Bausch & Lomb introduced their Physician’s microscope in 1877, boasting that it was “firm and well balanced” and well adapted “to the use of physicians and students.” The stand and case cost $40; with two objectives and camera lucida it cost $65. Ernst Gundlach, the Prussian immigrant who had become superintendent of the firm’s new microscope department in 1876, was largely responsible for the form.
This example is a compound monocular with coarse and fine focus, double nosepiece, rectangular stage, inclination joint, sub-stage aperture ring with three different diaphragms, sub-stage mirror, curvaceous base, and wooden box with extra lenses. The body and tube are nickel-plated brass; the base is black iron; the stage is heavy glass. The inscription on the tube reads “BAUSCH & LOMB OPTICAL CO. ROCHESTER, N.Y.” That on the arm reads “PAT. OCT. 3. 1876.” That on the metal slide holder reads “PAT. DEC. 25, 77.”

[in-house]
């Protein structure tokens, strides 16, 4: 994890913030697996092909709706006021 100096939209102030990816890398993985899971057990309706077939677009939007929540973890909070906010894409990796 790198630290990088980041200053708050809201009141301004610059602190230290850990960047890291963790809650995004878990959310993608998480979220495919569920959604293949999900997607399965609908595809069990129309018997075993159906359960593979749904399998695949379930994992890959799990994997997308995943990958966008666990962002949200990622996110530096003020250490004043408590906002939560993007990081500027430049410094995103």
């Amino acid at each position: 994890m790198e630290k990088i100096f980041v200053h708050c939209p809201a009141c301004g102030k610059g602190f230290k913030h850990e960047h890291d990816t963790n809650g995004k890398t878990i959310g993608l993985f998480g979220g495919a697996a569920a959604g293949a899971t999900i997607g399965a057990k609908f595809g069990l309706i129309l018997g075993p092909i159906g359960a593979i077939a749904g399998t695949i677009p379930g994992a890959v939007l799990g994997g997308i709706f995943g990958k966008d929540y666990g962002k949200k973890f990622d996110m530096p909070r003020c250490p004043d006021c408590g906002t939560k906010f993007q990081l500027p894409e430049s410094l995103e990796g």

This was used by Robert Selden (1847-1921), a physician in Catskill, New York. The 1594 serial number on the card in the box suggests that it dates from around 1881.
Ref: Bausch & Lomb, Price List of Microscopes (Rochester, 1877), p. 6.
Ernst Gundlach, “Microscopes,” U.S. Patent 182,919 (Oct. 3, 1876).
Ernst Gundlach, “Moveable Slide Holder,” U.S. Patent 198,607 (Dec. 25, 1877).
Currently not on view
date made
ca 1881
Bausch & Lomb
place made
United States: New York, Rochester
case: 12 in x 7 1/4 in x 6 9/16 in; 30.48 cm x 18.415 cm x 16.66875 cm
microscope: 10 7/8 in x 5 3/4 in x 6 in; 27.6225 cm x 14.605 cm x 15.24 cm
ID Number
accession number
catalog number
Credit Line
Mrs. Katharine Selden Kniskern Mather
Science & Scientific Instruments
See more items in
Medicine and Science: Medicine
Science & Mathematics
Data Source
National Museum of American History


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